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July 31, 2006 | by  | in Opinion |
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The Week in Politics

There are times when you connect the dots and you can see it isn’t going to be good news. It’s kind of like seeing a train approaching you and there’s nothing you can do to stop it (short of Toll shutting down the line… more on that later).

At the National Party Conference, Party Leader Don Brash was ready to concede on one policy…according to the New Zealand Herald, Brash was ready to make a more ‘centrist’ position (note that it isn’t a softening, but a centering) on treaty issues. Fast forward to the Tuesday and the vote on a Bill brought forward by Doug Woolerton (New Zealand First, List) to remove all references to the ‘Principles of the Treaty of Waitangi’ from all legislation was about to come up for it’s fi rst reading. Oh, and if you think you’ve heard this all already, that would be because last year, Winston Peters (New Zealand First, List) had an exactly identical bill defeated at it’s fi rst reading. At question time, Pita Paraone (New Zealand First, List) took time to soften up their government partner:

Paraone: to the Minister of Justice: Has he received any advice on the removal of references to the “principles of the Treaty of Waitangi” from legislation and the impact this may have on the relevance of the Treaty of Waitangi to New Zealand?

Minister of Justice Mark Burton (Labour, Taupo): Yes, I have received advice… Paraone: Can the Minister confi rm that removing references to the principles of the Treaty of Waitangi from legislation will not remove all references to the Treaty of Waitangi from legislation, as the principles and the Treaty itself are clearly different?

Burton: …[is it] the case that the removal of references to the principles would have no effect. No, I cannot agree with that. Such a removal would amend several Treaty claim acts, in effect affecting the apologies given, and I am afraid that that in turn would undermine the good-faith relationship between the Crown and those it settled with.

Te Uraroa Flavell (Maori, Waiariki): Has he received any advice that “the [Labour] Maori Caucus is not in favour of it”…?

Burton: I can say to the member that the comments of the Minister are not at any odds with the views of his colleagues. The Labour caucus will honour its undertaking under the confi dence and supply agreement. That does not mean we will not engage in very full debate of the issues raised in the bill.

So, for those who have lost the plot right now, here is a quick breakdown. Labour doesn’t like the bill; particularly the Maori caucus and the PM, but they made a deal with New Zealand First to support it to the select committee, so it could be the next Government. It’s likely that they will vote against it come the second reading. It was expected that National, with their “more centrist line” would have voted against the bill and use the vote as a way to highlight its purex stance (soft, yet strong) on the Treaty, come election time.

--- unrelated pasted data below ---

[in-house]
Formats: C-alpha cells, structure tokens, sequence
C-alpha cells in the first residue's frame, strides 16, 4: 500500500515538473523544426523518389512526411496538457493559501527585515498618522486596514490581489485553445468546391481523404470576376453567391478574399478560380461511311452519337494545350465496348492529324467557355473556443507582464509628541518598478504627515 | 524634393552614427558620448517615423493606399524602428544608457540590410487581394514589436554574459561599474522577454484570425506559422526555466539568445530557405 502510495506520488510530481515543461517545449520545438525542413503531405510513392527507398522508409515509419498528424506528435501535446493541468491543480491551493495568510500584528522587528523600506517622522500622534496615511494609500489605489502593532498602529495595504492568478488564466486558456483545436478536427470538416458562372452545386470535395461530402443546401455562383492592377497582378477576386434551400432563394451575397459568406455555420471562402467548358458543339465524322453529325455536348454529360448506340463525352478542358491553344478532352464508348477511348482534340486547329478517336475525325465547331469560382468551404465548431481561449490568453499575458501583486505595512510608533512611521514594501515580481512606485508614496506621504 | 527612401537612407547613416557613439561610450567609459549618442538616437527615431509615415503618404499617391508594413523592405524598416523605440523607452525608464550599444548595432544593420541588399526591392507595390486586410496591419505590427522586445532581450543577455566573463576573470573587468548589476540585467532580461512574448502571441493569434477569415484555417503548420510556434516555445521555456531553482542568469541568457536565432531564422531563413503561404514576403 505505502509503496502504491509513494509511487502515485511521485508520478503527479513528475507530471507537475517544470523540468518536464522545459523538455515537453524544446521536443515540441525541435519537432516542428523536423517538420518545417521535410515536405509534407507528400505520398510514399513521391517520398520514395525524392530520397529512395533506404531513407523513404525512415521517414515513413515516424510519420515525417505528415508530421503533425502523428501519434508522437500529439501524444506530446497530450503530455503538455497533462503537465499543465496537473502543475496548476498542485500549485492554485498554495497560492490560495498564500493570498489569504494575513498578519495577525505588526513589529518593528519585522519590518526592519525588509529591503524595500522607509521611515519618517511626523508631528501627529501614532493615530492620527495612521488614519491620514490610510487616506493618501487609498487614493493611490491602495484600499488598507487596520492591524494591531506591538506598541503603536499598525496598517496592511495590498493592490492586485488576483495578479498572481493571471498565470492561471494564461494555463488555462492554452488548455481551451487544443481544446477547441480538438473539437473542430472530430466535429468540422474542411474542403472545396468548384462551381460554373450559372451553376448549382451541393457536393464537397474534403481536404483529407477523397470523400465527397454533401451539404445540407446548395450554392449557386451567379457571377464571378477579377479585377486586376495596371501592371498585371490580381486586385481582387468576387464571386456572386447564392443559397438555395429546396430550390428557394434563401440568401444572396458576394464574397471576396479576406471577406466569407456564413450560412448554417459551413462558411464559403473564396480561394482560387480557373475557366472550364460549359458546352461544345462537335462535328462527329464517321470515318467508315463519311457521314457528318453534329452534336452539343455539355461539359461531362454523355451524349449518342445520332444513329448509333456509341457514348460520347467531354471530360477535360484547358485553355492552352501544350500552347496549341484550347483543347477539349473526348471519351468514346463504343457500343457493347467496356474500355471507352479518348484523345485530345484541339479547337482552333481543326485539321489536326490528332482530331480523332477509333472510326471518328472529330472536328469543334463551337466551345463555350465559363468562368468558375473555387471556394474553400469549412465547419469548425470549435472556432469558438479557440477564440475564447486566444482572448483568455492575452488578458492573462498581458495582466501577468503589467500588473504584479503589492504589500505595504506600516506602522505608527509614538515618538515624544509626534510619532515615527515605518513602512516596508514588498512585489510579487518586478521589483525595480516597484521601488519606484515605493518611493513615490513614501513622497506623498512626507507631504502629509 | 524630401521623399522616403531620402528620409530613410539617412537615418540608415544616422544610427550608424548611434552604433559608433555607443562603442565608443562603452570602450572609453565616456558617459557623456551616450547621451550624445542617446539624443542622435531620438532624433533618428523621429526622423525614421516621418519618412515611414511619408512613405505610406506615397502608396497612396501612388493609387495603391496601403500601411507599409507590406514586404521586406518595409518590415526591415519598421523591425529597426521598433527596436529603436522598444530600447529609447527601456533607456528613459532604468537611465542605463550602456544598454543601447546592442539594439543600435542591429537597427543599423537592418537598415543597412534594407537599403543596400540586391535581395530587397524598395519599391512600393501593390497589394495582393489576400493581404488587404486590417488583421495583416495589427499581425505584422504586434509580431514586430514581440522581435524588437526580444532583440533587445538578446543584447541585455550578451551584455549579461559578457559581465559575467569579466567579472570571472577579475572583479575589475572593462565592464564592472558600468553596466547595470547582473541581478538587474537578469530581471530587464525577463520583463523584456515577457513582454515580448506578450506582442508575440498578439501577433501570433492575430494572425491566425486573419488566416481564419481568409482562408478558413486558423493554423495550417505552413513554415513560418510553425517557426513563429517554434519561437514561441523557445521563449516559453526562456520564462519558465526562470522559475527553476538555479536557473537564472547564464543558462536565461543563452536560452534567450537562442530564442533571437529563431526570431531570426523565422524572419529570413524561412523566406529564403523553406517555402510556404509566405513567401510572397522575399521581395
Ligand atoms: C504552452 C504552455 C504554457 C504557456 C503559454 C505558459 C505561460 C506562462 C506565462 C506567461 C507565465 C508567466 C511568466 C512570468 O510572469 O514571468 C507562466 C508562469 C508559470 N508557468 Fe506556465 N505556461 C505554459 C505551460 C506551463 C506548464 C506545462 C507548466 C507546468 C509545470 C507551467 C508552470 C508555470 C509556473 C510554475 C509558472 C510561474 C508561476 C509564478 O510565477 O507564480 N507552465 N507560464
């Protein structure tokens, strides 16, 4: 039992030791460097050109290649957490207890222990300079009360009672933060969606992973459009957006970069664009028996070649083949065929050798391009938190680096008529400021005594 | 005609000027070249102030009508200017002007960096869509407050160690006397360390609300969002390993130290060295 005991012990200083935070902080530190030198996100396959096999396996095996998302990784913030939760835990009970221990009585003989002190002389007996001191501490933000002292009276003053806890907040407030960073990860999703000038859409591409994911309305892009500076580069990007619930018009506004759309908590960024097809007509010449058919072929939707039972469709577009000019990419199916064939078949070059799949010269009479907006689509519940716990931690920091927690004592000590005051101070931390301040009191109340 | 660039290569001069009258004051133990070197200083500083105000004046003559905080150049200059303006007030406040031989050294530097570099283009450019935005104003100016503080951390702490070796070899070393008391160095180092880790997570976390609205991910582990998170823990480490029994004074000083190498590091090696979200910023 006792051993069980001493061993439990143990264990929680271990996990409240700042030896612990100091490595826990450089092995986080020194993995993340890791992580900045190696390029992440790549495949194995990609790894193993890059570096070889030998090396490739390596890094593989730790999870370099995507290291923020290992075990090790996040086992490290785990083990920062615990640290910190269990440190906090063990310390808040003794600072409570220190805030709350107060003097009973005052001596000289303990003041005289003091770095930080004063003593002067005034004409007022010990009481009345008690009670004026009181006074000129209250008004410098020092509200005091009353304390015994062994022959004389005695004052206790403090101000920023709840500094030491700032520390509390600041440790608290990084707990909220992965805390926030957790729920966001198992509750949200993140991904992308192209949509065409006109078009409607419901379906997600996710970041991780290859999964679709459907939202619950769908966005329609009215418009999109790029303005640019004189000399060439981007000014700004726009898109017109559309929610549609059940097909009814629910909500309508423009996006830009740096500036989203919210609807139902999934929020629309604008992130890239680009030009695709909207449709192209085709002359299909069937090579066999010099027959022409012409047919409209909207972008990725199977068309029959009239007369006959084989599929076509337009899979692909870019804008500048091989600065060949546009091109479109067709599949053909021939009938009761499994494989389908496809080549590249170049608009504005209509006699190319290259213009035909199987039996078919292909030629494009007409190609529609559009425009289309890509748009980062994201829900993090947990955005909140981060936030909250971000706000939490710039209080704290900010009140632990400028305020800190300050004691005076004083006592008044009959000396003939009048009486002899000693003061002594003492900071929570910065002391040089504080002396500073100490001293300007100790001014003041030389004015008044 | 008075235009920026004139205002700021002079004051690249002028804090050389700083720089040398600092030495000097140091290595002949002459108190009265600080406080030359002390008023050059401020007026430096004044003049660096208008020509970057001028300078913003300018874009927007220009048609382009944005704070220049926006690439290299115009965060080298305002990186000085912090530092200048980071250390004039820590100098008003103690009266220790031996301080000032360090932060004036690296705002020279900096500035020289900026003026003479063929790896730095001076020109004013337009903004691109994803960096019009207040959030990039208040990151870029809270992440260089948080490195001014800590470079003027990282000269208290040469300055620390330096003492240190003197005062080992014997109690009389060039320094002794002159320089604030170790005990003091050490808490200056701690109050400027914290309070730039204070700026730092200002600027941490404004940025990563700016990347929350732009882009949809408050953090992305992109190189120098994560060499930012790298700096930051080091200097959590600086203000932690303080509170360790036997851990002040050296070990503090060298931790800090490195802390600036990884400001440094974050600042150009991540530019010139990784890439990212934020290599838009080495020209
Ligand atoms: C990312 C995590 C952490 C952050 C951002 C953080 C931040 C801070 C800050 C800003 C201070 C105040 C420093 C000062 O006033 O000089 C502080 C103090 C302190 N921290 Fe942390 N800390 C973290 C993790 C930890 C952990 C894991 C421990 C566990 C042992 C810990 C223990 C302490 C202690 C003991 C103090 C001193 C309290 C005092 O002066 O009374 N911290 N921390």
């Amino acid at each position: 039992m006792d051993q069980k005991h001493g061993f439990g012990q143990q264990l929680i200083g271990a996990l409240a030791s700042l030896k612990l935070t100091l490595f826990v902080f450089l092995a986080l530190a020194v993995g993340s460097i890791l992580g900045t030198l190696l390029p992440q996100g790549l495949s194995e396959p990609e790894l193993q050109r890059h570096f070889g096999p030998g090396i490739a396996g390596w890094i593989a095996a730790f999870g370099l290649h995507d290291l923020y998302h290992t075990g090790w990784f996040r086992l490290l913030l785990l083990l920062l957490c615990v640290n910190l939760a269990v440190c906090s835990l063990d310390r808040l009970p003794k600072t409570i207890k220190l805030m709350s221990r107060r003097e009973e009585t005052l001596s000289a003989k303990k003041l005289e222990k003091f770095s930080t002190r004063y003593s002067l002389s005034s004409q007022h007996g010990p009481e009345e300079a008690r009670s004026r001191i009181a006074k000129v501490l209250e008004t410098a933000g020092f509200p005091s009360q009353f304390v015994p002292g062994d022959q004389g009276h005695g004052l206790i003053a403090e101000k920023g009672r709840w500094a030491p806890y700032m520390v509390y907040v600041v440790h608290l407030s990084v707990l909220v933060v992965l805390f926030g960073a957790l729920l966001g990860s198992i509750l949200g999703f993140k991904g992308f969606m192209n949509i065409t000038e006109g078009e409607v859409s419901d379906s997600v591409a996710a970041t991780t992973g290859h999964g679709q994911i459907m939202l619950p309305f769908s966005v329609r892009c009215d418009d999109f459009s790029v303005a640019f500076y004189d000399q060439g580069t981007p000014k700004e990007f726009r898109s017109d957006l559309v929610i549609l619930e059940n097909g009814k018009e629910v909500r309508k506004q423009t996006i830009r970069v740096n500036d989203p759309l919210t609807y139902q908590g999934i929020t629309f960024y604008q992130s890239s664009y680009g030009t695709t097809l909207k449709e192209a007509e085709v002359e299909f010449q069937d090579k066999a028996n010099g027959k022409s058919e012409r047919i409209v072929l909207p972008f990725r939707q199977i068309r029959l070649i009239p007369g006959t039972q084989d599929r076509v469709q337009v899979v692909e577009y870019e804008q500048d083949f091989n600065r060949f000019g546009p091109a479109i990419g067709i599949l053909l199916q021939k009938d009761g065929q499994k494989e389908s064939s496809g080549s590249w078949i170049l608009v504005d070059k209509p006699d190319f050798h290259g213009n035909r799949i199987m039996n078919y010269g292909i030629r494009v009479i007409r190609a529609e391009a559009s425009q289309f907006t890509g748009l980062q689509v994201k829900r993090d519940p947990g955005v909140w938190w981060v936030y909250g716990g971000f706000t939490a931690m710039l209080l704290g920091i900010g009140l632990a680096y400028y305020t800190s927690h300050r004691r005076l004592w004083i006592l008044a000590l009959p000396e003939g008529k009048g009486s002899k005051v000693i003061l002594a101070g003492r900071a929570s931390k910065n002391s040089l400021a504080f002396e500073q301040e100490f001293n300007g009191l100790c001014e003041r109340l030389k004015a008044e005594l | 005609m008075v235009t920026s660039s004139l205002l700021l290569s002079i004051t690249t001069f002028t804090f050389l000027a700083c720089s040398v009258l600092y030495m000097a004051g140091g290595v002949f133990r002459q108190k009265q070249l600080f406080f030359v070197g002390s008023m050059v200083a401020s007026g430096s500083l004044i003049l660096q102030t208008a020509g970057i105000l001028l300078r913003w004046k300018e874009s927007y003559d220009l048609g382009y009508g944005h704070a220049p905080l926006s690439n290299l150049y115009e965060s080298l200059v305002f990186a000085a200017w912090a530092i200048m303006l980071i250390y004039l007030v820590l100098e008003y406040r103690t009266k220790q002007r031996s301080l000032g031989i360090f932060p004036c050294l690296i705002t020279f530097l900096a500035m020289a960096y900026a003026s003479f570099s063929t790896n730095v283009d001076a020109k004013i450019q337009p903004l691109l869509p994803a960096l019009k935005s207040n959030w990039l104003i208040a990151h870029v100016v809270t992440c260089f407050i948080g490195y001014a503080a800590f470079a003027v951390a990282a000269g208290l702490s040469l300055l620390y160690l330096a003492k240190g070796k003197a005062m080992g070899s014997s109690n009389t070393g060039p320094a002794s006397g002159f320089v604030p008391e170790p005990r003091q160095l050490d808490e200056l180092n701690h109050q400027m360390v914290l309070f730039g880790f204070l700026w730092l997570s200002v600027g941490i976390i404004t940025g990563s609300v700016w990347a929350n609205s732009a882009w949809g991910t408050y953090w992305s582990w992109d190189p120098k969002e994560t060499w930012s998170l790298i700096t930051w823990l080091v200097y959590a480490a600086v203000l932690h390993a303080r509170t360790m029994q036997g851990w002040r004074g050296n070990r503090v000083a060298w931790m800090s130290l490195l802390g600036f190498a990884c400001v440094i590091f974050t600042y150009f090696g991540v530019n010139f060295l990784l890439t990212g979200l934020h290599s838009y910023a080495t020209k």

Instead National flipped. Why the change? Surely they would have had a bigger victory if had they voted against it, and come the election attacked the Government’s harsher line on treaty issues. So much for ‘centering’ itself. Ironically enough, the party’s stance still has that one quality that good toilet paper should have… the ability to hold shit!

The Maori party, trying to rekindle some of that Foreshore disunity, attacked PM Helen Clark (Labour, Mt Albert) for “keeping her poodles [the Labour Maori caucus] behind her”. Of course, you don’t have to believe in party unity when there are only four of you and you already have a history for splitting on votes. I can understand if ‘party unity’ is not a popular phrase in the Maori party.

Speaking of which, sometime this week… the Maori party will know if all their efforts to boost the Maori role would have resulted in even one more Maori seat in Parliament. I’m looking forward to that.

Switching to Labour, David Cunliffe (Labour, New Lynn) has been the first Minister to get stung after Taito-Phillip Field’s “complete exoneration” (no report was ever going to completely reverse the damage that Field had created). Cunliffe was defl ecting a very serious attack from Lockwood Smith (National, Rodney) on his predecessor’s role in interfering in the visa applications of Thai tilers after talking to Field. Damien O’Connor (Labour, Tasman) should be thanking himself he is no longer the Minister of Immigration.

Toll Rail’s announcement of the closing of the last Auckland-Wellington rail route might be a sad story for trainspotters, foreign tourists, and nostalgic geriatrics who remember well the good ole’ days, but it is a reality of economics: it’s cheaper to take a bus or a plane in the off peak period. A statement by co-leader Jeanette Fitzsimons (Greens, List) on their demand for maintaining the rail infrastructure foreshadowed: “I predict that as oil prices continue to rise further we will need the Overlander again…” Who says environmentalists don’t understand the economy? Probably those who think that the environmentalists’ are in a war against the human race (thanks Charlie Pedersen).

Finally, Jim Sutton (Labour, List) gave his valedictory speech in the House last week, pausing in his parting words, to lay a single parting shot at his now former boss:

“It is reckoned better to be in Government for a week than in Opposition for a year; but one does not have to be in this place for long to appreciate that it is better to be in Cabinet…six established ministers, planning to retire at the end of the term [in 1990], were invited by Geoffrey [Palmer, PM at the time] to resign their portfolios. It didn’t turn around the fortunes of that government…”

History never repeats?

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